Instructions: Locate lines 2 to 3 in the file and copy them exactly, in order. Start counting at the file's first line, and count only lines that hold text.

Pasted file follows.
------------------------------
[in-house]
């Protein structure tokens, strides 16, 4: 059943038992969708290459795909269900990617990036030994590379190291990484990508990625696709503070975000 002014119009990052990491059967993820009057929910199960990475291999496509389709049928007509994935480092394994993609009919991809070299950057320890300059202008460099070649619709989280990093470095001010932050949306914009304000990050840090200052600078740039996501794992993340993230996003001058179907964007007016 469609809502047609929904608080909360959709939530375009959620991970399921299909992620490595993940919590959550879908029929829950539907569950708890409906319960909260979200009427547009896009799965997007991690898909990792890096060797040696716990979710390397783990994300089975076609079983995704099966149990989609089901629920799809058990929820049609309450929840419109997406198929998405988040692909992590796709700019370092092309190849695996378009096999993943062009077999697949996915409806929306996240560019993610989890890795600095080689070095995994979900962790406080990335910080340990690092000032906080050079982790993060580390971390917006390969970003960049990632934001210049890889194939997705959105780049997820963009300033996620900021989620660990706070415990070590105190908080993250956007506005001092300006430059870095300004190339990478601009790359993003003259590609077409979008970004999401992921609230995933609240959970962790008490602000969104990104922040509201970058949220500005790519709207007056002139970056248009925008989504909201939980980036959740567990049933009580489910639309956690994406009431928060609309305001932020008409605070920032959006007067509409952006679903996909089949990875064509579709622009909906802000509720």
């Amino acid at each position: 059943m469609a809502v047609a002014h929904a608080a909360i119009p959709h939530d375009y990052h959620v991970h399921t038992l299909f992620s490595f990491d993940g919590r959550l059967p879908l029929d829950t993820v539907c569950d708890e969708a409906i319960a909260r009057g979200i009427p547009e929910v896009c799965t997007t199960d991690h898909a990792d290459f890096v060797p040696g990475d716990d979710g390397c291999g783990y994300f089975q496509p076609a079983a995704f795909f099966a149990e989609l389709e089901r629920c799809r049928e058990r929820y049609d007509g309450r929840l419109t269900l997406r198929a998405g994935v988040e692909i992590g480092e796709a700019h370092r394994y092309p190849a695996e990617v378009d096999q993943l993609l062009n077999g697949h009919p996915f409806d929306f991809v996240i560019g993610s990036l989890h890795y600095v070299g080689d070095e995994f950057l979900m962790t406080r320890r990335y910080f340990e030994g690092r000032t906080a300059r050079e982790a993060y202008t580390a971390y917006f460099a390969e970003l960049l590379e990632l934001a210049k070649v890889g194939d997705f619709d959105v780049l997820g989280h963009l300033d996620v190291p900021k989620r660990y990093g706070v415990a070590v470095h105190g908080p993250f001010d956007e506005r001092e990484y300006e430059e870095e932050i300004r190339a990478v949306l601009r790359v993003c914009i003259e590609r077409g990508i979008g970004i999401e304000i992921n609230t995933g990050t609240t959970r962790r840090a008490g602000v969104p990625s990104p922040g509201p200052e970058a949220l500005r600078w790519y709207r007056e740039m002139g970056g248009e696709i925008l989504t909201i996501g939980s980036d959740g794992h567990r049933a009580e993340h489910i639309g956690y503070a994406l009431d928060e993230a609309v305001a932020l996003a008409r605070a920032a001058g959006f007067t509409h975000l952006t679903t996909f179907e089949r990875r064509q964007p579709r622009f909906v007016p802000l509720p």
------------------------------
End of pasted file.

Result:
């Protein structure tokens, strides 16, 4: 059943038992969708290459795909269900990617990036030994590379190291990484990508990625696709503070975000 002014119009990052990491059967993820009057929910199960990475291999496509389709049928007509994935480092394994993609009919991809070299950057320890300059202008460099070649619709989280990093470095001010932050949306914009304000990050840090200052600078740039996501794992993340993230996003001058179907964007007016 469609809502047609929904608080909360959709939530375009959620991970399921299909992620490595993940919590959550879908029929829950539907569950708890409906319960909260979200009427547009896009799965997007991690898909990792890096060797040696716990979710390397783990994300089975076609079983995704099966149990989609089901629920799809058990929820049609309450929840419109997406198929998405988040692909992590796709700019370092092309190849695996378009096999993943062009077999697949996915409806929306996240560019993610989890890795600095080689070095995994979900962790406080990335910080340990690092000032906080050079982790993060580390971390917006390969970003960049990632934001210049890889194939997705959105780049997820963009300033996620900021989620660990706070415990070590105190908080993250956007506005001092300006430059870095300004190339990478601009790359993003003259590609077409979008970004999401992921609230995933609240959970962790008490602000969104990104922040509201970058949220500005790519709207007056002139970056248009925008989504909201939980980036959740567990049933009580489910639309956690994406009431928060609309305001932020008409605070920032959006007067509409952006679903996909089949990875064509579709622009909906802000509720």
């Amino acid at each position: 059943m469609a809502v047609a002014h929904a608080a909360i119009p959709h939530d375009y990052h959620v991970h399921t038992l299909f992620s490595f990491d993940g919590r959550l059967p879908l029929d829950t993820v539907c569950d708890e969708a409906i319960a909260r009057g979200i009427p547009e929910v896009c799965t997007t199960d991690h898909a990792d290459f890096v060797p040696g990475d716990d979710g390397c291999g783990y994300f089975q496509p076609a079983a995704f795909f099966a149990e989609l389709e089901r629920c799809r049928e058990r929820y049609d007509g309450r929840l419109t269900l997406r198929a998405g994935v988040e692909i992590g480092e796709a700019h370092r394994y092309p190849a695996e990617v378009d096999q993943l993609l062009n077999g697949h009919p996915f409806d929306f991809v996240i560019g993610s990036l989890h890795y600095v070299g080689d070095e995994f950057l979900m962790t406080r320890r990335y910080f340990e030994g690092r000032t906080a300059r050079e982790a993060y202008t580390a971390y917006f460099a390969e970003l960049l590379e990632l934001a210049k070649v890889g194939d997705f619709d959105v780049l997820g989280h963009l300033d996620v190291p900021k989620r660990y990093g706070v415990a070590v470095h105190g908080p993250f001010d956007e506005r001092e990484y300006e430059e870095e932050i300004r190339a990478v949306l601009r790359v993003c914009i003259e590609r077409g990508i979008g970004i999401e304000i992921n609230t995933g990050t609240t959970r962790r840090a008490g602000v969104p990625s990104p922040g509201p200052e970058a949220l500005r600078w790519y709207r007056e740039m002139g970056g248009e696709i925008l989504t909201i996501g939980s980036d959740g794992h567990r049933a009580e993340h489910i639309g956690y503070a994406l009431d928060e993230a609309v305001a932020l996003a008409r605070a920032a001058g959006f007067t509409h975000l952006t679903t996909f179907e089949r990875r064509q964007p579709r622009f909906v007016p802000l509720p």